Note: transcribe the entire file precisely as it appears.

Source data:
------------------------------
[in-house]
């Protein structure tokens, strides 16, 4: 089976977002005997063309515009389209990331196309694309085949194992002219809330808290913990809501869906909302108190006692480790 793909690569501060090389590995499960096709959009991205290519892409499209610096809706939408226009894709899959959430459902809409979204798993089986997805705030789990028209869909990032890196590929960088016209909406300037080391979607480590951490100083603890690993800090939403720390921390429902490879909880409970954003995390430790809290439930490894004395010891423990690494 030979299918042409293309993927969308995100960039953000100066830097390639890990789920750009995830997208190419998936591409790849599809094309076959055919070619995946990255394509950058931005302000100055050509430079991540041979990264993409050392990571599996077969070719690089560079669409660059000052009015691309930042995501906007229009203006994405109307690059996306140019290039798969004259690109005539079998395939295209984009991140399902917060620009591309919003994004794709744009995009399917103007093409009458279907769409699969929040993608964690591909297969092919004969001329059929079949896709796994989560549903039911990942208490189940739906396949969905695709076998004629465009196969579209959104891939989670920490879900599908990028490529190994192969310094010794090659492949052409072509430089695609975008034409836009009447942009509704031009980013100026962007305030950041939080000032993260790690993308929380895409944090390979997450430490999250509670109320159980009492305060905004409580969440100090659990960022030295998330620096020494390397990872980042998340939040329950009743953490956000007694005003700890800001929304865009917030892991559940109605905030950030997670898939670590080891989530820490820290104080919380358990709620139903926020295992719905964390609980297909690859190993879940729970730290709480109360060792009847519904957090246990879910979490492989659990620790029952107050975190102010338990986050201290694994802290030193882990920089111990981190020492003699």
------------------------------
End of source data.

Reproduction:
[in-house]
């Protein structure tokens, strides 16, 4: 089976977002005997063309515009389209990331196309694309085949194992002219809330808290913990809501869906909302108190006692480790 793909690569501060090389590995499960096709959009991205290519892409499209610096809706939408226009894709899959959430459902809409979204798993089986997805705030789990028209869909990032890196590929960088016209909406300037080391979607480590951490100083603890690993800090939403720390921390429902490879909880409970954003995390430790809290439930490894004395010891423990690494 030979299918042409293309993927969308995100960039953000100066830097390639890990789920750009995830997208190419998936591409790849599809094309076959055919070619995946990255394509950058931005302000100055050509430079991540041979990264993409050392990571599996077969070719690089560079669409660059000052009015691309930042995501906007229009203006994405109307690059996306140019290039798969004259690109005539079998395939295209984009991140399902917060620009591309919003994004794709744009995009399917103007093409009458279907769409699969929040993608964690591909297969092919004969001329059929079949896709796994989560549903039911990942208490189940739906396949969905695709076998004629465009196969579209959104891939989670920490879900599908990028490529190994192969310094010794090659492949052409072509430089695609975008034409836009009447942009509704031009980013100026962007305030950041939080000032993260790690993308929380895409944090390979997450430490999250509670109320159980009492305060905004409580969440100090659990960022030295998330620096020494390397990872980042998340939040329950009743953490956000007694005003700890800001929304865009917030892991559940109605905030950030997670898939670590080891989530820490820290104080919380358990709620139903926020295992719905964390609980297909690859190993879940729970730290709480109360060792009847519904957090246990879910979490492989659990620790029952107050975190102010338990986050201290694994802290030193882990920089111990981190020492003699």